Participants said great service translated into a feeling "that I am important and that you value me." Convenience was described as important because "if you are convenient, that saves me time and helps me to feel more relaxed and comfortable when I have a million other things to do."
With advocacy, participants felt strongly that a financial institution should "give me a sense that I can trust you and helps me to feel secure." Davis said credibility offered "a feeling of confidence in doing business with you and helps me to feel that I can rely on the information you are providing."
So, what is the bottom line for credit unions based on the research gathered? Davis said it is as simple as providing and delivering an experience that helps members to feel good. That desired member experience can encompass several things and many credit unions are already engaged in the process.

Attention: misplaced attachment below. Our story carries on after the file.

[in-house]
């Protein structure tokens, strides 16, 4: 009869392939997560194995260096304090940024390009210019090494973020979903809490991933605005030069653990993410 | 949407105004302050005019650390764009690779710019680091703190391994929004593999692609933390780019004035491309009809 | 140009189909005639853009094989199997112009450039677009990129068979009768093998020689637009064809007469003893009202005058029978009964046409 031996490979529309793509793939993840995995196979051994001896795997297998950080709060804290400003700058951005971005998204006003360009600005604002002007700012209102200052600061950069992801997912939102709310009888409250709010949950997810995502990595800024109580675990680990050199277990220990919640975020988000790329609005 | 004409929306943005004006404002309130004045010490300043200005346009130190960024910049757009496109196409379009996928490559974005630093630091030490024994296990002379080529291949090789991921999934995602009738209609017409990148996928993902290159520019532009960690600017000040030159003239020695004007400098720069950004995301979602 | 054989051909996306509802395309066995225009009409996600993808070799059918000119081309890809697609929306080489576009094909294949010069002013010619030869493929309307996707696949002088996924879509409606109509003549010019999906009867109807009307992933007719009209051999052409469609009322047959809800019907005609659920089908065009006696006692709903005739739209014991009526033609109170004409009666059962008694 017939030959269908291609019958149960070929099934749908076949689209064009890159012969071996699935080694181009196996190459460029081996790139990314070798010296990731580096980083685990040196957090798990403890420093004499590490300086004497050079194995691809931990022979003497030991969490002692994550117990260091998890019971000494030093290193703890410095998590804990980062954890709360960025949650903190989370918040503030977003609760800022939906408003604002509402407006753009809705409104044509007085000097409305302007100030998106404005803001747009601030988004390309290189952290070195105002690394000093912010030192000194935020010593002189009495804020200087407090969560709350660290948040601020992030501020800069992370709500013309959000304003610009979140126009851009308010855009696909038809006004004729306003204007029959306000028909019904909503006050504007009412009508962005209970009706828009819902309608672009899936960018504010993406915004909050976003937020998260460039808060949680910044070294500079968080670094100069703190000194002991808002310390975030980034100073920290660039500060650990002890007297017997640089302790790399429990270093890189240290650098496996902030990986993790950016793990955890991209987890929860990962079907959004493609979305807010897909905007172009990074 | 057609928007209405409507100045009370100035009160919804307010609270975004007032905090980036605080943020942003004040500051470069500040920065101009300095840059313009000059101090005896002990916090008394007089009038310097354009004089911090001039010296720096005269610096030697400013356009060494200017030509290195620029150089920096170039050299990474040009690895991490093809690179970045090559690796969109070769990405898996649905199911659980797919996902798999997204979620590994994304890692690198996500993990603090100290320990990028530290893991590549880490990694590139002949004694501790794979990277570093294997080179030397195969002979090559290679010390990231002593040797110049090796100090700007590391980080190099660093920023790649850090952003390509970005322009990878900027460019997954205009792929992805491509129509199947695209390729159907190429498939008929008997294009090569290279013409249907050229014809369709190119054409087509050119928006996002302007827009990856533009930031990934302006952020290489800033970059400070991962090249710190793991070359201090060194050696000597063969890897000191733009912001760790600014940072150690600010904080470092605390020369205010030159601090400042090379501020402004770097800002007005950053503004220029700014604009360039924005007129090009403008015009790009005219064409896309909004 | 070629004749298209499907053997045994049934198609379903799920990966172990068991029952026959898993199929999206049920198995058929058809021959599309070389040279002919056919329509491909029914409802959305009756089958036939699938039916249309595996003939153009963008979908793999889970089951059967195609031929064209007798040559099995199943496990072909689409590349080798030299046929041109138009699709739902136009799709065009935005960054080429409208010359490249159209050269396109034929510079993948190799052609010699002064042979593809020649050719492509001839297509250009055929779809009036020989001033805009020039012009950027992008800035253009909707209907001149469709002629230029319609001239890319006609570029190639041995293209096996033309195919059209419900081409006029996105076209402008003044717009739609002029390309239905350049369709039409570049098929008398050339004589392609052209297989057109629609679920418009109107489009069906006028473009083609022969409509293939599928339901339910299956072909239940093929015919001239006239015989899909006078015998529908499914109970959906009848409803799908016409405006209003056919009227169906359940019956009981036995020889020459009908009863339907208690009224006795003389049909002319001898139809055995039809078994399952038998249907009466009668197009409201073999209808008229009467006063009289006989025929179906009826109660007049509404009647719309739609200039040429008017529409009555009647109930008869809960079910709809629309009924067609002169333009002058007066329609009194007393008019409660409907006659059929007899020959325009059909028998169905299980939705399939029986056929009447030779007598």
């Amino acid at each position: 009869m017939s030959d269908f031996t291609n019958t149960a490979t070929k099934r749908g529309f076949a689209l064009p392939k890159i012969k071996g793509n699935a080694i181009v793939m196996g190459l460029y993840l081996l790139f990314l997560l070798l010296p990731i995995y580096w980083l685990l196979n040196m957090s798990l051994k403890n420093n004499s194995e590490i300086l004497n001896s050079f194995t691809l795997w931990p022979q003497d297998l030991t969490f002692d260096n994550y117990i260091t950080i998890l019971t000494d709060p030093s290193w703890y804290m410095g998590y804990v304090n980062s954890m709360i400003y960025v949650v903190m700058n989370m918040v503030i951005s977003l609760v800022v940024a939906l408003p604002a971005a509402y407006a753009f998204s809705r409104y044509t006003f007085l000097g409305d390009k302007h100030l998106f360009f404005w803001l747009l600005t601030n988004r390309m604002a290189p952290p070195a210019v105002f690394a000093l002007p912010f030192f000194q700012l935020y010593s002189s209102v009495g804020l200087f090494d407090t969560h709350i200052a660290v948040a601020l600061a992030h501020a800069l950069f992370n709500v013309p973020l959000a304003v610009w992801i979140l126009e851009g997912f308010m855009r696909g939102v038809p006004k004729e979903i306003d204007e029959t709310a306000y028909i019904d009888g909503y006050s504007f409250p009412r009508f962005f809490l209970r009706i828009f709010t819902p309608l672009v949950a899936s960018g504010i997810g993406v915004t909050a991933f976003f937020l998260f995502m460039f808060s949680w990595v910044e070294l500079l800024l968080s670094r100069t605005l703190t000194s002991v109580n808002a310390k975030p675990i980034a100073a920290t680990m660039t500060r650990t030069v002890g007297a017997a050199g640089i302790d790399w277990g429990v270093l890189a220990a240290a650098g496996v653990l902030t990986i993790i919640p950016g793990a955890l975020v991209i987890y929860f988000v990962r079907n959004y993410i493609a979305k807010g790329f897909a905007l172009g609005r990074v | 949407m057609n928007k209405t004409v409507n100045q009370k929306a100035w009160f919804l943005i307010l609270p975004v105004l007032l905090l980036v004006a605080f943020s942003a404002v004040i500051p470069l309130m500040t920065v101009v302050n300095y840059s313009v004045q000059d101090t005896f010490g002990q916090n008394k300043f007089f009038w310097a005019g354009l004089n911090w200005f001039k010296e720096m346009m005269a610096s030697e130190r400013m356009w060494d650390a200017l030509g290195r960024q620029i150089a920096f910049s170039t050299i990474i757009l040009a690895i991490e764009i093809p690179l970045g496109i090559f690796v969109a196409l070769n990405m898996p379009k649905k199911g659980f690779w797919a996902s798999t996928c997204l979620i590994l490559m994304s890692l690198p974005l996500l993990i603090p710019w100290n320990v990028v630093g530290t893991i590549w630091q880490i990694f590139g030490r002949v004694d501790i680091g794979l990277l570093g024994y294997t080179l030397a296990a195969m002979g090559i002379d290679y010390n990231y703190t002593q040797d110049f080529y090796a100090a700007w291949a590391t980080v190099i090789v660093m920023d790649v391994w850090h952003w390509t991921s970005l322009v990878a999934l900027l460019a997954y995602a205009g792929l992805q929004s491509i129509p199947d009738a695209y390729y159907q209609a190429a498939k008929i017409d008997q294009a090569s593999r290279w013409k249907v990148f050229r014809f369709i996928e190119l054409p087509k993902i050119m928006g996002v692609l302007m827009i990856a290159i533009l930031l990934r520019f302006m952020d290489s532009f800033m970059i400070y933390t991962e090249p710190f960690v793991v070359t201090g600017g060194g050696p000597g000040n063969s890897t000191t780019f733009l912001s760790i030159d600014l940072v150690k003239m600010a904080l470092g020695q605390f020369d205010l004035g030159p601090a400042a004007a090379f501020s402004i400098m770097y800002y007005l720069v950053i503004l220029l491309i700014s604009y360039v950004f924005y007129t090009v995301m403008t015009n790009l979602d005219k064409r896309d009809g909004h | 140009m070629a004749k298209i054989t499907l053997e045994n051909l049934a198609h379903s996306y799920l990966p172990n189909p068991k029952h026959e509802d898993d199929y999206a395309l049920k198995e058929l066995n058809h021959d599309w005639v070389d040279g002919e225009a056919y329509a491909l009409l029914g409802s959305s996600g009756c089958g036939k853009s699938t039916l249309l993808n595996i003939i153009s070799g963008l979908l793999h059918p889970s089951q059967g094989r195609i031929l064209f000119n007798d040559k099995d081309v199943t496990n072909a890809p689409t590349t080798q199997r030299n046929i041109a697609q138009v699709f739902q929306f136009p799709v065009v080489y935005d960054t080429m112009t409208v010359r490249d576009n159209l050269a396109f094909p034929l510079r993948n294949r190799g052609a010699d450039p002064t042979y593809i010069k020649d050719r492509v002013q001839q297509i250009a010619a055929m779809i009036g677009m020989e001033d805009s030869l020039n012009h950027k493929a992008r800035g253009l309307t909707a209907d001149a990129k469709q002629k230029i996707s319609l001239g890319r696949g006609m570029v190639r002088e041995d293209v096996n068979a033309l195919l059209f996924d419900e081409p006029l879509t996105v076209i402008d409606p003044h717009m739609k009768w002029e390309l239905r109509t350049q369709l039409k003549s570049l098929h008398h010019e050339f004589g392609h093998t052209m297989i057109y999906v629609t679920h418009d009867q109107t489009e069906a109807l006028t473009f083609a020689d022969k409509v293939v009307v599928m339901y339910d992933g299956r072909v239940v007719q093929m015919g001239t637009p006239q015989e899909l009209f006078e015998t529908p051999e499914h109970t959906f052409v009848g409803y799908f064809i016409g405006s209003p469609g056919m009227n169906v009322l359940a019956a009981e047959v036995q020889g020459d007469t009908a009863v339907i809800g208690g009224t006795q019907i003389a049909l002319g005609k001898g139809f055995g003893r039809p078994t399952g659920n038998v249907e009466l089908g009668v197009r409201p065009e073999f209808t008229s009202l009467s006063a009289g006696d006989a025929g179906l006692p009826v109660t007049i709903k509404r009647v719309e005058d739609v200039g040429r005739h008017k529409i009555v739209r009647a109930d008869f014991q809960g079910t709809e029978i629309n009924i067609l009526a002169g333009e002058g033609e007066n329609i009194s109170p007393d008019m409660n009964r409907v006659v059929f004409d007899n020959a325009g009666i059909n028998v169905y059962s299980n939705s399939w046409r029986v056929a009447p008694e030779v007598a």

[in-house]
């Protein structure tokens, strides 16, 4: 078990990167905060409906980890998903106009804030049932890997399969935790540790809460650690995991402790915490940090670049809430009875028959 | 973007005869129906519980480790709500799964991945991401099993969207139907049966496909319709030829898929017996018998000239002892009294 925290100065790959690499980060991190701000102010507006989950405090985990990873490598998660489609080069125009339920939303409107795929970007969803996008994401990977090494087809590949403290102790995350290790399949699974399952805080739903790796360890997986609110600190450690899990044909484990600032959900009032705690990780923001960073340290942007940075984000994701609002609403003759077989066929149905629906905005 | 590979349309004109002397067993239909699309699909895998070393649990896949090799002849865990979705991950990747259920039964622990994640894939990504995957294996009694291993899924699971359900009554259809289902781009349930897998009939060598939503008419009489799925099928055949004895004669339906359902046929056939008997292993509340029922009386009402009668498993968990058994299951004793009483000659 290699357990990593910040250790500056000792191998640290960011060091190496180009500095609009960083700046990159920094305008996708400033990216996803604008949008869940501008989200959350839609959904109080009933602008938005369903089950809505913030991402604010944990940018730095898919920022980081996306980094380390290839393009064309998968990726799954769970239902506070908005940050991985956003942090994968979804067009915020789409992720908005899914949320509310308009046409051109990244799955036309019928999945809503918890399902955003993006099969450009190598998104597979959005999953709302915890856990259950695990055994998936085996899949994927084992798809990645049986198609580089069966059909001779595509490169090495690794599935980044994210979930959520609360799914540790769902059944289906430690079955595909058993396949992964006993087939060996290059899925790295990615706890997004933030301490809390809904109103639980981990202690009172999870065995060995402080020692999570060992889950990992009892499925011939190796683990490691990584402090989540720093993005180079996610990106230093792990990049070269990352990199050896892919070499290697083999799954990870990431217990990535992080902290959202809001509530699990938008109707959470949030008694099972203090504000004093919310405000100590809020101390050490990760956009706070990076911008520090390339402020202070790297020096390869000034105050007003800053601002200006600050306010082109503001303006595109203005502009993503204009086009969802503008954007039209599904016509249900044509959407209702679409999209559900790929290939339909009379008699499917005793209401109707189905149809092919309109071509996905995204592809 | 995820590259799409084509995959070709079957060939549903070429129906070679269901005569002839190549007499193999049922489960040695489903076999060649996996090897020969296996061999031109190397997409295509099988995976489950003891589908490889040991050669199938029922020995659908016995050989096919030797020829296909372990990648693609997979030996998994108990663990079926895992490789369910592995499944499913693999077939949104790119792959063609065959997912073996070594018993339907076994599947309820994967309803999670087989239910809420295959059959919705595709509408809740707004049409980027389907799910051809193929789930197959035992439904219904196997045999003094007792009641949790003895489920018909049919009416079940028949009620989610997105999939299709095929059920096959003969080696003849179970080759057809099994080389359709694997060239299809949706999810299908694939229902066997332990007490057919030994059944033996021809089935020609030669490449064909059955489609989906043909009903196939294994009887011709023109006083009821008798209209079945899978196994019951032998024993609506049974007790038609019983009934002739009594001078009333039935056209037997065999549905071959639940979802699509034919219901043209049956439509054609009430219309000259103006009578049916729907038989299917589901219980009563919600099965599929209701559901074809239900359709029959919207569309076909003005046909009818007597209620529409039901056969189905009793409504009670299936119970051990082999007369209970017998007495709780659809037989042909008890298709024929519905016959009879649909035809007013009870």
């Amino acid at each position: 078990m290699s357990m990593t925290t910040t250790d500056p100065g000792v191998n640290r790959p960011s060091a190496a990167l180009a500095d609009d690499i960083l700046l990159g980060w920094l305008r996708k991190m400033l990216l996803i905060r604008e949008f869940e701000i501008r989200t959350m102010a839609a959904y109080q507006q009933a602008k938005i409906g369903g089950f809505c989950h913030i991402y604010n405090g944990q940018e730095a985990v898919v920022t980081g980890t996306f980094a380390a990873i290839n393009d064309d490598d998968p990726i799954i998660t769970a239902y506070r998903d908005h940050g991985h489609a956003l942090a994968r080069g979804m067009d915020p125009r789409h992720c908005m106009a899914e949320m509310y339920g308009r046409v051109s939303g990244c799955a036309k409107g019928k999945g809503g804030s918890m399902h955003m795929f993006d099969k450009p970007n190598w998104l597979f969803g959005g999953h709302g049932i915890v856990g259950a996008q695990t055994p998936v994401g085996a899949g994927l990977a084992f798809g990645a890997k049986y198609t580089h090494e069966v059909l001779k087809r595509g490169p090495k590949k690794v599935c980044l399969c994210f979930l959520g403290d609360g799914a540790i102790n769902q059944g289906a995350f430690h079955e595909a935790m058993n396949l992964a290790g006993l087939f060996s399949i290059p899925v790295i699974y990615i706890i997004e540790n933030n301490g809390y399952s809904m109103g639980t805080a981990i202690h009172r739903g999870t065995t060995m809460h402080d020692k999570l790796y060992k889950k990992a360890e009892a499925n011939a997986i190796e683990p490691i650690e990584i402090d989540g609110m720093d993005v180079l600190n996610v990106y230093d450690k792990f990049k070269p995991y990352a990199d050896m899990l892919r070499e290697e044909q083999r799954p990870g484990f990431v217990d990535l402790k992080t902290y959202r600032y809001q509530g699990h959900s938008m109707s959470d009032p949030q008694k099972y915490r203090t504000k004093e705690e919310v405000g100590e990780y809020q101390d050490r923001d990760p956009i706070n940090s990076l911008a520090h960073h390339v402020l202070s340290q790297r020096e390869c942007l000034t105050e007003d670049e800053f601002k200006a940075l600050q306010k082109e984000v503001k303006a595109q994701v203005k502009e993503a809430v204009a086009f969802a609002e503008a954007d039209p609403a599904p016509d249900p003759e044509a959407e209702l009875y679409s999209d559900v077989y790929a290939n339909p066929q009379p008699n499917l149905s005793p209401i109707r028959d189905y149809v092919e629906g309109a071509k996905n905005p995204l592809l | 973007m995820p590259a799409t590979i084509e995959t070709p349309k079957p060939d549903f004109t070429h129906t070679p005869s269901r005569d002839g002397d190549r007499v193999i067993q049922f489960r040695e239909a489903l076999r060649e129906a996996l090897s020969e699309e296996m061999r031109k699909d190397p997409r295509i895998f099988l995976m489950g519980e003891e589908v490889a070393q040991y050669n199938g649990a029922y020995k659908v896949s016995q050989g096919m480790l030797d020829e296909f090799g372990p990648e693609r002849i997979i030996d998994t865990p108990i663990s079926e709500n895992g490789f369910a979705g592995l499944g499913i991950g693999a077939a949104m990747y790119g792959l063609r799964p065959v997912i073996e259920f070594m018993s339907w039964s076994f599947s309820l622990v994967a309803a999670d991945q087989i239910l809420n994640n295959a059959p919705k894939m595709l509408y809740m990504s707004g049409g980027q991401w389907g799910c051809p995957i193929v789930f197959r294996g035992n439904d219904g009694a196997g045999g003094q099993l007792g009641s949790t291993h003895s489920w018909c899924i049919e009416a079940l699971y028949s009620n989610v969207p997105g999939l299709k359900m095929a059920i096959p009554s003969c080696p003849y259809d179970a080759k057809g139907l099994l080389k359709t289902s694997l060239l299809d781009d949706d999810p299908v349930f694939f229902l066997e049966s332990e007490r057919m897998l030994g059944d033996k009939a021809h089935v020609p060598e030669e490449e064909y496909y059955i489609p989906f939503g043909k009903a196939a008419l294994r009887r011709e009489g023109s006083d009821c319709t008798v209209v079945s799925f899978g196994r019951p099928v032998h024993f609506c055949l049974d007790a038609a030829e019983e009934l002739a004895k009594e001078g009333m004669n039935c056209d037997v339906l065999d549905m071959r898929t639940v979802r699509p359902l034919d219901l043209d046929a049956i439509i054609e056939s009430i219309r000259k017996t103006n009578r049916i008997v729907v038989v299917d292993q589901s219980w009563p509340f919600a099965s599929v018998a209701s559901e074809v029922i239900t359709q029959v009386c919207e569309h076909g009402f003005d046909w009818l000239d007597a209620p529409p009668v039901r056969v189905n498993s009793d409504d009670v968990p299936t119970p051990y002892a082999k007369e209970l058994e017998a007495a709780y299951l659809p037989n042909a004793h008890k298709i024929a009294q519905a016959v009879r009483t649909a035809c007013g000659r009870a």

"No doubt some credit unions and staff are demonstrating many of these behaviors today. But most credit unions are positioning themselves on advocacy and/or superior service. Superior service is merely the ante to get in to the game today," Davis said.
Developing a credibility strategy should be a priority as focus group participants indicated that credit unions were deficient here, Davis said. That strategy may range from orchestrating and leveraging word-of-mouth testimonials related to the expertise and professionalism of staff to intense training on products and services and communicating why they are better than the competitors' offerings.
"For many, a visit to a financial institution can be an 'oh, hum' or even an unpleasant consumers experience, especially during times of economic downturn," Davis said. "The more credit unions can turn points of contact into a desirable and valued experience--to help members to feel good--the more likely member relationships and membership itself can increase."